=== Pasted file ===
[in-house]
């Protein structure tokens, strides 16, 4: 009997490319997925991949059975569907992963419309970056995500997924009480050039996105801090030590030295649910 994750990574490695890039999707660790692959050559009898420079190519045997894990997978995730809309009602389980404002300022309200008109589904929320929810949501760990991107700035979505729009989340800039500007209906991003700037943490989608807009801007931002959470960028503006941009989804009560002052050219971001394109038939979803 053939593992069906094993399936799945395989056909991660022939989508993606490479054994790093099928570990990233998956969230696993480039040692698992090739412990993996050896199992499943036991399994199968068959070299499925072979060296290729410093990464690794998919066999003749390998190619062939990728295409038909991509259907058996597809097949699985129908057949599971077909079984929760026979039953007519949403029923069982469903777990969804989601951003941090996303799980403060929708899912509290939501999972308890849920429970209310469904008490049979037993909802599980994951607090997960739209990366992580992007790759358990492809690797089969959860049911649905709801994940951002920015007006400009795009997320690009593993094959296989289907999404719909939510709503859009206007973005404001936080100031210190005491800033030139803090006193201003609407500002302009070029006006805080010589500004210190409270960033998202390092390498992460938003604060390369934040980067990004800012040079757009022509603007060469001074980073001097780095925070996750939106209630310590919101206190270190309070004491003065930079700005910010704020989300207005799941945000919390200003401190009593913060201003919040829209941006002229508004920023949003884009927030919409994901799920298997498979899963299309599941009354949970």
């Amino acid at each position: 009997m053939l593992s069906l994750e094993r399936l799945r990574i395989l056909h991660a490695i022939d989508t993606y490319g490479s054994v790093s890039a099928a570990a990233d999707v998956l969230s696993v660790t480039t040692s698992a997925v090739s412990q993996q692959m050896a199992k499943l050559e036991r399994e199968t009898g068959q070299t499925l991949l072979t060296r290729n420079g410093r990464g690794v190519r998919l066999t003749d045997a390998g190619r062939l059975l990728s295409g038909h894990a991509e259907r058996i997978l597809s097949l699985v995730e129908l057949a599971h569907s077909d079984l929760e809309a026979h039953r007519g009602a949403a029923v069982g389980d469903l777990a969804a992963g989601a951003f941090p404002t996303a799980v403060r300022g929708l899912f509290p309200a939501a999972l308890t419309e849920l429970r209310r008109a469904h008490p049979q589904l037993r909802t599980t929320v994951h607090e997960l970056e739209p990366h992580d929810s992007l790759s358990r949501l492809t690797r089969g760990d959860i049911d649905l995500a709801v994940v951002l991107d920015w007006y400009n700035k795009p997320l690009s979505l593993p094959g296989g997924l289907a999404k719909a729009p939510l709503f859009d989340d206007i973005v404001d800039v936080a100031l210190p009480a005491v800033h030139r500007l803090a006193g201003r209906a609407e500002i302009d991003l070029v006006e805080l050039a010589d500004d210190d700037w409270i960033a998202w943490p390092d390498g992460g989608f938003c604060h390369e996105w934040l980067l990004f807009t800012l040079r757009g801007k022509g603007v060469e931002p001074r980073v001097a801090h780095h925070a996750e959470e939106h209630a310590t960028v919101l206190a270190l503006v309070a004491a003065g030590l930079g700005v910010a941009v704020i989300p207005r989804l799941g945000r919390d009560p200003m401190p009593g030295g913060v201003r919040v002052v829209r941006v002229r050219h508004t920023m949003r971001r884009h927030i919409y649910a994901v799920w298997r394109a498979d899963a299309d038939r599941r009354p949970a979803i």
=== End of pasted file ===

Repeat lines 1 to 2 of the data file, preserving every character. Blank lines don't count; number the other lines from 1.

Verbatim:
[in-house]
């Protein structure tokens, strides 16, 4: 009997490319997925991949059975569907992963419309970056995500997924009480050039996105801090030590030295649910 994750990574490695890039999707660790692959050559009898420079190519045997894990997978995730809309009602389980404002300022309200008109589904929320929810949501760990991107700035979505729009989340800039500007209906991003700037943490989608807009801007931002959470960028503006941009989804009560002052050219971001394109038939979803 053939593992069906094993399936799945395989056909991660022939989508993606490479054994790093099928570990990233998956969230696993480039040692698992090739412990993996050896199992499943036991399994199968068959070299499925072979060296290729410093990464690794998919066999003749390998190619062939990728295409038909991509259907058996597809097949699985129908057949599971077909079984929760026979039953007519949403029923069982469903777990969804989601951003941090996303799980403060929708899912509290939501999972308890849920429970209310469904008490049979037993909802599980994951607090997960739209990366992580992007790759358990492809690797089969959860049911649905709801994940951002920015007006400009795009997320690009593993094959296989289907999404719909939510709503859009206007973005404001936080100031210190005491800033030139803090006193201003609407500002302009070029006006805080010589500004210190409270960033998202390092390498992460938003604060390369934040980067990004800012040079757009022509603007060469001074980073001097780095925070996750939106209630310590919101206190270190309070004491003065930079700005910010704020989300207005799941945000919390200003401190009593913060201003919040829209941006002229508004920023949003884009927030919409994901799920298997498979899963299309599941009354949970």